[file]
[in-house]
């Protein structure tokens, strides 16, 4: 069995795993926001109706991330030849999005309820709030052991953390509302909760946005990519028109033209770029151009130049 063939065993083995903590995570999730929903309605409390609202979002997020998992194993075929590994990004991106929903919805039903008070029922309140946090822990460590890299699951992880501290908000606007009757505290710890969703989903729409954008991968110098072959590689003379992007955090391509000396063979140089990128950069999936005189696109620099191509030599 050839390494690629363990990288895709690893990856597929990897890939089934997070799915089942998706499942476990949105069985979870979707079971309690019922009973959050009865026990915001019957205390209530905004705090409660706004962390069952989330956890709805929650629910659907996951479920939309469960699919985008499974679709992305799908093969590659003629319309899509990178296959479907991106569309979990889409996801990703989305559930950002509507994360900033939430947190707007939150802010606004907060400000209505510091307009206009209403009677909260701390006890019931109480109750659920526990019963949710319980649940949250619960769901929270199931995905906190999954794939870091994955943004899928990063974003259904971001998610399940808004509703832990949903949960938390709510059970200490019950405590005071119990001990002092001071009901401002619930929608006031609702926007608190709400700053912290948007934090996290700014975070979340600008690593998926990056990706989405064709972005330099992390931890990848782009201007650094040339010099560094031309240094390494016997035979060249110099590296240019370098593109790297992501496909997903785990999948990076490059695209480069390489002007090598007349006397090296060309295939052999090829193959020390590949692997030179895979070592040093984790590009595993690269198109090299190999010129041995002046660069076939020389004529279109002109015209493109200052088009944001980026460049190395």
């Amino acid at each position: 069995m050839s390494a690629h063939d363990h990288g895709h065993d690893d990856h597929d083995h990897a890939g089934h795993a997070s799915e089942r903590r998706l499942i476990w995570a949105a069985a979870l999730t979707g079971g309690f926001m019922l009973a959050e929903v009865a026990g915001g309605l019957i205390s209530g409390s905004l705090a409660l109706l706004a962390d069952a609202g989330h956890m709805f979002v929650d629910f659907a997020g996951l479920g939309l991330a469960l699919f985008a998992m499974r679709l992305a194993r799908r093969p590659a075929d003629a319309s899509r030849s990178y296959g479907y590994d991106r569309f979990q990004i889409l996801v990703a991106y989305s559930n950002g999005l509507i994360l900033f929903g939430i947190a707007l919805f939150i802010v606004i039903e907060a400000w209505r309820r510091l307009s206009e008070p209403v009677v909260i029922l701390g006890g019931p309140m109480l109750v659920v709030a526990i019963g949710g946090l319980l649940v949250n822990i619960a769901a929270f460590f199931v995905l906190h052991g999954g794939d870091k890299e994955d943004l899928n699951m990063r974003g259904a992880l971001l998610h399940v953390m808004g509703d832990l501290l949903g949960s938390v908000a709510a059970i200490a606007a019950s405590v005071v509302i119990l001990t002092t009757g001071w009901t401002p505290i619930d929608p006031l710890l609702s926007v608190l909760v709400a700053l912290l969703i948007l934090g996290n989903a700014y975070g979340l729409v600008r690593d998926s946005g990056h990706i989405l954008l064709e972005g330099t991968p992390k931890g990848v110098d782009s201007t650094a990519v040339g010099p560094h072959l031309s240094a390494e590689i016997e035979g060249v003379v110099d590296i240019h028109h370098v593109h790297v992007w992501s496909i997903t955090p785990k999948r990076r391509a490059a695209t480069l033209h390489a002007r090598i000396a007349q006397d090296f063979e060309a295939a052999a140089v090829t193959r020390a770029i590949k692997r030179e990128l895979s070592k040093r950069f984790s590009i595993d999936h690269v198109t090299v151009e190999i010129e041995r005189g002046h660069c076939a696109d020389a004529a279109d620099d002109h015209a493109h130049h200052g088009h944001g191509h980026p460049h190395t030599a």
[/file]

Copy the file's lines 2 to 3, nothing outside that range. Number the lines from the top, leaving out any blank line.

């Protein structure tokens, strides 16, 4: 069995795993926001109706991330030849999005309820709030052991953390509302909760946005990519028109033209770029151009130049 063939065993083995903590995570999730929903309605409390609202979002997020998992194993075929590994990004991106929903919805039903008070029922309140946090822990460590890299699951992880501290908000606007009757505290710890969703989903729409954008991968110098072959590689003379992007955090391509000396063979140089990128950069999936005189696109620099191509030599 050839390494690629363990990288895709690893990856597929990897890939089934997070799915089942998706499942476990949105069985979870979707079971309690019922009973959050009865026990915001019957205390209530905004705090409660706004962390069952989330956890709805929650629910659907996951479920939309469960699919985008499974679709992305799908093969590659003629319309899509990178296959479907991106569309979990889409996801990703989305559930950002509507994360900033939430947190707007939150802010606004907060400000209505510091307009206009209403009677909260701390006890019931109480109750659920526990019963949710319980649940949250619960769901929270199931995905906190999954794939870091994955943004899928990063974003259904971001998610399940808004509703832990949903949960938390709510059970200490019950405590005071119990001990002092001071009901401002619930929608006031609702926007608190709400700053912290948007934090996290700014975070979340600008690593998926990056990706989405064709972005330099992390931890990848782009201007650094040339010099560094031309240094390494016997035979060249110099590296240019370098593109790297992501496909997903785990999948990076490059695209480069390489002007090598007349006397090296060309295939052999090829193959020390590949692997030179895979070592040093984790590009595993690269198109090299190999010129041995002046660069076939020389004529279109002109015209493109200052088009944001980026460049190395």
């Amino acid at each position: 069995m050839s390494a690629h063939d363990h990288g895709h065993d690893d990856h597929d083995h990897a890939g089934h795993a997070s799915e089942r903590r998706l499942i476990w995570a949105a069985a979870l999730t979707g079971g309690f926001m019922l009973a959050e929903v009865a026990g915001g309605l019957i205390s209530g409390s905004l705090a409660l109706l706004a962390d069952a609202g989330h956890m709805f979002v929650d629910f659907a997020g996951l479920g939309l991330a469960l699919f985008a998992m499974r679709l992305a194993r799908r093969p590659a075929d003629a319309s899509r030849s990178y296959g479907y590994d991106r569309f979990q990004i889409l996801v990703a991106y989305s559930n950002g999005l509507i994360l900033f929903g939430i947190a707007l919805f939150i802010v606004i039903e907060a400000w209505r309820r510091l307009s206009e008070p209403v009677v909260i029922l701390g006890g019931p309140m109480l109750v659920v709030a526990i019963g949710g946090l319980l649940v949250n822990i619960a769901a929270f460590f199931v995905l906190h052991g999954g794939d870091k890299e994955d943004l899928n699951m990063r974003g259904a992880l971001l998610h399940v953390m808004g509703d832990l501290l949903g949960s938390v908000a709510a059970i200490a606007a019950s405590v005071v509302i119990l001990t002092t009757g001071w009901t401002p505290i619930d929608p006031l710890l609702s926007v608190l909760v709400a700053l912290l969703i948007l934090g996290n989903a700014y975070g979340l729409v600008r690593d998926s946005g990056h990706i989405l954008l064709e972005g330099t991968p992390k931890g990848v110098d782009s201007t650094a990519v040339g010099p560094h072959l031309s240094a390494e590689i016997e035979g060249v003379v110099d590296i240019h028109h370098v593109h790297v992007w992501s496909i997903t955090p785990k999948r990076r391509a490059a695209t480069l033209h390489a002007r090598i000396a007349q006397d090296f063979e060309a295939a052999a140089v090829t193959r020390a770029i590949k692997r030179e990128l895979s070592k040093r950069f984790s590009i595993d999936h690269v198109t090299v151009e190999i010129e041995r005189g002046h660069c076939a696109d020389a004529a279109d620099d002109h015209a493109h130049h200052g088009h944001g191509h980026p460049h190395t030599a």